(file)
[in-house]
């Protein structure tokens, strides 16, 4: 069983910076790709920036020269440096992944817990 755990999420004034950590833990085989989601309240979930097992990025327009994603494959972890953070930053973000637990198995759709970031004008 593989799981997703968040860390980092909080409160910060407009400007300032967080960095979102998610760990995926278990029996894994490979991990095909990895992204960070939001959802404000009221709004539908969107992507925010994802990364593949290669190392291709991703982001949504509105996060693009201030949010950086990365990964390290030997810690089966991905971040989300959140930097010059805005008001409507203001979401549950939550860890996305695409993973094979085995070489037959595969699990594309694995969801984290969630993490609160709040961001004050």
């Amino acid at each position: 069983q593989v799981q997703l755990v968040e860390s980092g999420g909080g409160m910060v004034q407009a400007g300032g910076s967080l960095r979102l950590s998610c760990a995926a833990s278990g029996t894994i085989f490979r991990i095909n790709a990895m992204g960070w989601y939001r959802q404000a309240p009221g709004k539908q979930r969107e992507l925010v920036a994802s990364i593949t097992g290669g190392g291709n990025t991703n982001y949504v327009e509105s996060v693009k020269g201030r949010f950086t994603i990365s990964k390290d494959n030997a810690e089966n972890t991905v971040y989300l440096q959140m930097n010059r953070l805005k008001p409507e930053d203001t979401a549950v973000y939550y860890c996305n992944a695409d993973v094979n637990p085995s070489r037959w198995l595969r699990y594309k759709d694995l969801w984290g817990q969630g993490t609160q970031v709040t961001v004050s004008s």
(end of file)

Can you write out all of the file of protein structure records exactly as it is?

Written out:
[in-house]
């Protein structure tokens, strides 16, 4: 069983910076790709920036020269440096992944817990 755990999420004034950590833990085989989601309240979930097992990025327009994603494959972890953070930053973000637990198995759709970031004008 593989799981997703968040860390980092909080409160910060407009400007300032967080960095979102998610760990995926278990029996894994490979991990095909990895992204960070939001959802404000009221709004539908969107992507925010994802990364593949290669190392291709991703982001949504509105996060693009201030949010950086990365990964390290030997810690089966991905971040989300959140930097010059805005008001409507203001979401549950939550860890996305695409993973094979085995070489037959595969699990594309694995969801984290969630993490609160709040961001004050």
């Amino acid at each position: 069983q593989v799981q997703l755990v968040e860390s980092g999420g909080g409160m910060v004034q407009a400007g300032g910076s967080l960095r979102l950590s998610c760990a995926a833990s278990g029996t894994i085989f490979r991990i095909n790709a990895m992204g960070w989601y939001r959802q404000a309240p009221g709004k539908q979930r969107e992507l925010v920036a994802s990364i593949t097992g290669g190392g291709n990025t991703n982001y949504v327009e509105s996060v693009k020269g201030r949010f950086t994603i990365s990964k390290d494959n030997a810690e089966n972890t991905v971040y989300l440096q959140m930097n010059r953070l805005k008001p409507e930053d203001t979401a549950v973000y939550y860890c996305n992944a695409d993973v094979n637990p085995s070489r037959w198995l595969r699990y594309k759709d694995l969801w984290g817990q969630g993490t609160q970031v709040t961001v004050s004008s």